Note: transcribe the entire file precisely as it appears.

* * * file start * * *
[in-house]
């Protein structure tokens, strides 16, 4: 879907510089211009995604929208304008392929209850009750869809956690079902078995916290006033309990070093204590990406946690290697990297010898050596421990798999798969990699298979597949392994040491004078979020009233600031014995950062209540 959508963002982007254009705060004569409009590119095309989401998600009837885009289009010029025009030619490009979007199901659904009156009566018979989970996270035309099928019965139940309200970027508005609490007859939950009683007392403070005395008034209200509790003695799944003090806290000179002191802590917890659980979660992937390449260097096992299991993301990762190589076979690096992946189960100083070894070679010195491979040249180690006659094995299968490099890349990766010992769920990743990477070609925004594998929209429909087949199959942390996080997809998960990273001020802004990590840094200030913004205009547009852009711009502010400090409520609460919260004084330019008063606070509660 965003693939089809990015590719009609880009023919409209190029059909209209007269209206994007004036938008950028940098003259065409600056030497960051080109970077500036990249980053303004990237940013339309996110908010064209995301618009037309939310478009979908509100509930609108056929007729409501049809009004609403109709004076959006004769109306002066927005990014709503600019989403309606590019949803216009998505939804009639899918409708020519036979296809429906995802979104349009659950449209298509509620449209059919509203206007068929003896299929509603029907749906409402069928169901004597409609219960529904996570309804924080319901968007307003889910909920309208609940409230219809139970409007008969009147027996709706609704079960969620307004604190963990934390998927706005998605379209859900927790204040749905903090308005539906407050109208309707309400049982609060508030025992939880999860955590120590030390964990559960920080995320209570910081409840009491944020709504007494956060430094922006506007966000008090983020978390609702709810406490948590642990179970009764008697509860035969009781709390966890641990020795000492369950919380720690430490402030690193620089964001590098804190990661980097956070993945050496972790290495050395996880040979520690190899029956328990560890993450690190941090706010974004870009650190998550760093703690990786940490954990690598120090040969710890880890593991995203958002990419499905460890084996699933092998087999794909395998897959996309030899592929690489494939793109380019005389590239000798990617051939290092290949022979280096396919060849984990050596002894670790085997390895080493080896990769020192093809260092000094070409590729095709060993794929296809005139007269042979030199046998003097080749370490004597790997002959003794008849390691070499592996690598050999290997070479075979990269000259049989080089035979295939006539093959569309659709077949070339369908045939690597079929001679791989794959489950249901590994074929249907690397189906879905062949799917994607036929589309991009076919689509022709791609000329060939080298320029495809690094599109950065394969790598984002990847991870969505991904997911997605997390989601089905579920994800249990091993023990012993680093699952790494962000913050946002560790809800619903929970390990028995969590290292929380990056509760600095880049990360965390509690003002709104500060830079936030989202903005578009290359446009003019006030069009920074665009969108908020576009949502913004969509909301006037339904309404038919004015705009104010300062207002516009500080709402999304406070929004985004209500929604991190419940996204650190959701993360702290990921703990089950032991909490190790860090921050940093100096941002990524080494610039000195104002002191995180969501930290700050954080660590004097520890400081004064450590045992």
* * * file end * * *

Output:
[in-house]
């Protein structure tokens, strides 16, 4: 879907510089211009995604929208304008392929209850009750869809956690079902078995916290006033309990070093204590990406946690290697990297010898050596421990798999798969990699298979597949392994040491004078979020009233600031014995950062209540 959508963002982007254009705060004569409009590119095309989401998600009837885009289009010029025009030619490009979007199901659904009156009566018979989970996270035309099928019965139940309200970027508005609490007859939950009683007392403070005395008034209200509790003695799944003090806290000179002191802590917890659980979660992937390449260097096992299991993301990762190589076979690096992946189960100083070894070679010195491979040249180690006659094995299968490099890349990766010992769920990743990477070609925004594998929209429909087949199959942390996080997809998960990273001020802004990590840094200030913004205009547009852009711009502010400090409520609460919260004084330019008063606070509660 965003693939089809990015590719009609880009023919409209190029059909209209007269209206994007004036938008950028940098003259065409600056030497960051080109970077500036990249980053303004990237940013339309996110908010064209995301618009037309939310478009979908509100509930609108056929007729409501049809009004609403109709004076959006004769109306002066927005990014709503600019989403309606590019949803216009998505939804009639899918409708020519036979296809429906995802979104349009659950449209298509509620449209059919509203206007068929003896299929509603029907749906409402069928169901004597409609219960529904996570309804924080319901968007307003889910909920309208609940409230219809139970409007008969009147027996709706609704079960969620307004604190963990934390998927706005998605379209859900927790204040749905903090308005539906407050109208309707309400049982609060508030025992939880999860955590120590030390964990559960920080995320209570910081409840009491944020709504007494956060430094922006506007966000008090983020978390609702709810406490948590642990179970009764008697509860035969009781709390966890641990020795000492369950919380720690430490402030690193620089964001590098804190990661980097956070993945050496972790290495050395996880040979520690190899029956328990560890993450690190941090706010974004870009650190998550760093703690990786940490954990690598120090040969710890880890593991995203958002990419499905460890084996699933092998087999794909395998897959996309030899592929690489494939793109380019005389590239000798990617051939290092290949022979280096396919060849984990050596002894670790085997390895080493080896990769020192093809260092000094070409590729095709060993794929296809005139007269042979030199046998003097080749370490004597790997002959003794008849390691070499592996690598050999290997070479075979990269000259049989080089035979295939006539093959569309659709077949070339369908045939690597079929001679791989794959489950249901590994074929249907690397189906879905062949799917994607036929589309991009076919689509022709791609000329060939080298320029495809690094599109950065394969790598984002990847991870969505991904997911997605997390989601089905579920994800249990091993023990012993680093699952790494962000913050946002560790809800619903929970390990028995969590290292929380990056509760600095880049990360965390509690003002709104500060830079936030989202903005578009290359446009003019006030069009920074665009969108908020576009949502913004969509909301006037339904309404038919004015705009104010300062207002516009500080709402999304406070929004985004209500929604991190419940996204650190959701993360702290990921703990089950032991909490190790860090921050940093100096941002990524080494610039000195104002002191995180969501930290700050954080660590004097520890400081004064450590045992």